TEL AVIV (Jul. 24)
Moshe Dayan warned last night that he would be unable to stand for the Labor Party in the October elections unless a clear program for action in the administered territories is adopted for the coming four years. Dayan, who spoke to his colleagues in the ex-Rafi section of the party assembled in a hall here to discuss their position in the party, is to meet with Premier Golda Meir and other leaders Thursday to discuss the same subject with them.
Dayan pointed out that by the end of the next Knesset, Israel would have been in the territories for 10 years. A do-nothing approach on the grounds that Israel’s presence there was “only temporary” was to him “utterly unacceptable;” Dayan stressed. He underlined at the same time, however, that he was not enthusiastic about leaving the party and setting up his own list. But, he said, “I would be unable to appear on the Knesset list if the do-nothing views of Mapam and Finance Minister (Pinhas)-Sapir prevail.”
The party, he said, was divided into do-nothingers and those like himself who wanted-the Jewish dynamic to be given full reign in the territories so as to create a new reality and a new kind of relationship with the Arabs. “What we have done there has contributed much more to co-existence than all this talk of a Palestinian – entity,” he said.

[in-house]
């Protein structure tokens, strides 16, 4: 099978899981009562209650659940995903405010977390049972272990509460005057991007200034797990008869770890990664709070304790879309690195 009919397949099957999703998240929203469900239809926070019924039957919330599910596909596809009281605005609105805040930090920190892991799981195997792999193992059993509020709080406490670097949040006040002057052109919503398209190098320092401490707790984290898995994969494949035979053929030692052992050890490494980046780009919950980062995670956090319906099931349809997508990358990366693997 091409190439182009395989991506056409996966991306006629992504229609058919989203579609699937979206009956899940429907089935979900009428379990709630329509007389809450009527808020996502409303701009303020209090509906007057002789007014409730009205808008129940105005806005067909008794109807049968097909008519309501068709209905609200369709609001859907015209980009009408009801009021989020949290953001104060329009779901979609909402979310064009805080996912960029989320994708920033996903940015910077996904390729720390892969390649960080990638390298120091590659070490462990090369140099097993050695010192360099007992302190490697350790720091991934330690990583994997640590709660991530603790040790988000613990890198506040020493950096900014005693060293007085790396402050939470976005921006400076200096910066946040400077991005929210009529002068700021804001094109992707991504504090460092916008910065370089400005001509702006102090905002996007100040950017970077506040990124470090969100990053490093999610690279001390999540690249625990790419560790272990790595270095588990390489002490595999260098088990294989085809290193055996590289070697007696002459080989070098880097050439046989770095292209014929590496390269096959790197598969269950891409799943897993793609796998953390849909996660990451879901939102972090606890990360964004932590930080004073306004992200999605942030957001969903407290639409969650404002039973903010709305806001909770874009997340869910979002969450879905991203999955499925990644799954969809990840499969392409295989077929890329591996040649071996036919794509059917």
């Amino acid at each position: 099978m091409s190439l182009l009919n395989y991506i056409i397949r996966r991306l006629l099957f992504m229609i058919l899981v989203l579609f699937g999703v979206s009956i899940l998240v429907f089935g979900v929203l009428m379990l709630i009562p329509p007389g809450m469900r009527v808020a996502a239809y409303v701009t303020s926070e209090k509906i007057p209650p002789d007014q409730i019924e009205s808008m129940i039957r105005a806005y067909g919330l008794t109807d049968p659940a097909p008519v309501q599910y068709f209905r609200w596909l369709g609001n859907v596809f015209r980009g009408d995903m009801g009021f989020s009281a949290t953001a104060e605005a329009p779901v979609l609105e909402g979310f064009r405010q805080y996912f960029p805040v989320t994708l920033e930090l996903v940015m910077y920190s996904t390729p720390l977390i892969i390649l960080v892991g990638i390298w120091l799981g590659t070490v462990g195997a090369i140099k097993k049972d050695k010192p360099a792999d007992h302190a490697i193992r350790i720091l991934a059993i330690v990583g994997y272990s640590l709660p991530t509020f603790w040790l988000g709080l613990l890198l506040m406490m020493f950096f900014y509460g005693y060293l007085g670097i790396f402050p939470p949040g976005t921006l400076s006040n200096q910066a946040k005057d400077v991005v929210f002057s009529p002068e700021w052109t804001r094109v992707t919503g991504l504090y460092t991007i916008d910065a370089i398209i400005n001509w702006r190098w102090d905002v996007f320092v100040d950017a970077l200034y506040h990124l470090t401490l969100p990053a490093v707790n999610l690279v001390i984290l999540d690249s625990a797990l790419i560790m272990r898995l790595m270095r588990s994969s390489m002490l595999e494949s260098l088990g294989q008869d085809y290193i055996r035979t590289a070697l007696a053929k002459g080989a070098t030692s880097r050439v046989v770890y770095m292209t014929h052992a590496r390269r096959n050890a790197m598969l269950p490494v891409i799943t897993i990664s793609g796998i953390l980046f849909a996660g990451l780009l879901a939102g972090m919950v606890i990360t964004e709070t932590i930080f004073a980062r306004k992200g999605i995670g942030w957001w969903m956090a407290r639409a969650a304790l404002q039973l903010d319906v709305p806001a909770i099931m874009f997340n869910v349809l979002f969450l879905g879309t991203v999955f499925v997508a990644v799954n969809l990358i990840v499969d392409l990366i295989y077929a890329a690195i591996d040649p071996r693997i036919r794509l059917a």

WARNS AGAINST MISSING HISTORIC OPPORTUNITY
Dayan said he thought the majority of the Labor Alignment did not back his views, but Deputy Transport Minister Gad Yaacobi said he thought the rank and file leaned to Dayan while the leadership paradoxically was more dovish.
Dayan warned “against missing a one-time historic opportunity for fulfilling Zionism. We may be asked in one hundred years time, ‘What did you do during these years to further the Zionist vision of the Jewish people resettling its ancient homeland?’ If we admit that the green line is sacred and any settlement beyond it is taboo we remove the unique element in this Zionist effort.”
He agreed with Transport Minister Shimon Peres, the Rafi number two man, as to the wide-spread desire for change in Israeli society. Peres reported to the meeting on his “unsatisfactory” meetings with party Secretary General Aharon Yadlin on the fulfillment of the unity program mapped out when Rafi returned to the fold in 1967
Peres advocated national primaries instead of smoky rooms for choosing party candidates to Knesset, Histadrut and party office. Knesseter Mordechai Surkiss, another Rafi leader, recalled that there was still no electoral reform and no direct mayoral. elections despite labor promises.
Reaction to Dayan’s warning was prompt. Moshe Carmel, former leader of Achdut Avoda, a member of the Labor Alignment, said he did not believe Dayan would “risk” running a separate list. Abraham Offer, a Knesset member who is director of Labor’s election campaign, said that the platform was “satisfactory” for all parties in the Labor Alignment. Mrs, Chaika Grossman, a Mapam MK, charged that when a “leading member” of the Alignment makes such a threat, it must be regarded as an attempt to exert pressure for acceptance of his views “and this is undemocratic.”
Yadlin said the 1969 election platform supported settlement in the territories but it was for the Cabinet to decide on each specific suggestion of a new settlement.